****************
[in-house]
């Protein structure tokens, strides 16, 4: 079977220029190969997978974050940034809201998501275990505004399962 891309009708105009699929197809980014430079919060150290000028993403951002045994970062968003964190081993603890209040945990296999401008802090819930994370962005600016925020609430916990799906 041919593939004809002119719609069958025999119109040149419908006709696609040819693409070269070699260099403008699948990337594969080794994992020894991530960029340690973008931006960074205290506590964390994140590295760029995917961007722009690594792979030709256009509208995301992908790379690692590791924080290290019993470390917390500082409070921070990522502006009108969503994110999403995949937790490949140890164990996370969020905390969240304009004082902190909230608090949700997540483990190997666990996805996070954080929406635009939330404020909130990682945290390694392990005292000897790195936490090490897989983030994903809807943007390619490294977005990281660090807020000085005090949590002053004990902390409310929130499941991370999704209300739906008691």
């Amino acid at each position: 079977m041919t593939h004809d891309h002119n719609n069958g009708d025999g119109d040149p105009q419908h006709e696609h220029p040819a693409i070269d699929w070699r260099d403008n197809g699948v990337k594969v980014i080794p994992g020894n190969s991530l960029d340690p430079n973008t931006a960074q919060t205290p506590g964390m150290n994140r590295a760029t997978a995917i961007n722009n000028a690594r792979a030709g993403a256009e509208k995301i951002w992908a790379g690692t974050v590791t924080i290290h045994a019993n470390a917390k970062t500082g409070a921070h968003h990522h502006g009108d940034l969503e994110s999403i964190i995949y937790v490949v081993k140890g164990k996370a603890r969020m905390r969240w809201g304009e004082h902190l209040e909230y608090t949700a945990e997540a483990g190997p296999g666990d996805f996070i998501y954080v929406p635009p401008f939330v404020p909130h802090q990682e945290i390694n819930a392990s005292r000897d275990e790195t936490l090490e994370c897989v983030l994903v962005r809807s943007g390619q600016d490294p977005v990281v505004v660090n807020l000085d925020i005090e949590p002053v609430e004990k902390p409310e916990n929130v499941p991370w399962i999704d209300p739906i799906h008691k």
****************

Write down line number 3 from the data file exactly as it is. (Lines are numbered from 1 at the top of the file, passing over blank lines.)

């Amino acid at each position: 079977m041919t593939h004809d891309h002119n719609n069958g009708d025999g119109d040149p105009q419908h006709e696609h220029p040819a693409i070269d699929w070699r260099d403008n197809g699948v990337k594969v980014i080794p994992g020894n190969s991530l960029d340690p430079n973008t931006a960074q919060t205290p506590g964390m150290n994140r590295a760029t997978a995917i961007n722009n000028a690594r792979a030709g993403a256009e509208k995301i951002w992908a790379g690692t974050v590791t924080i290290h045994a019993n470390a917390k970062t500082g409070a921070h968003h990522h502006g009108d940034l969503e994110s999403i964190i995949y937790v490949v081993k140890g164990k996370a603890r969020m905390r969240w809201g304009e004082h902190l209040e909230y608090t949700a945990e997540a483990g190997p296999g666990d996805f996070i998501y954080v929406p635009p401008f939330v404020p909130h802090q990682e945290i390694n819930a392990s005292r000897d275990e790195t936490l090490e994370c897989v983030l994903v962005r809807s943007g390619q600016d490294p977005v990281v505004v660090n807020l000085d925020i005090e949590p002053v609430e004990k902390p409310e916990n929130v499941p991370w399962i999704d209300p739906i799906h008691k």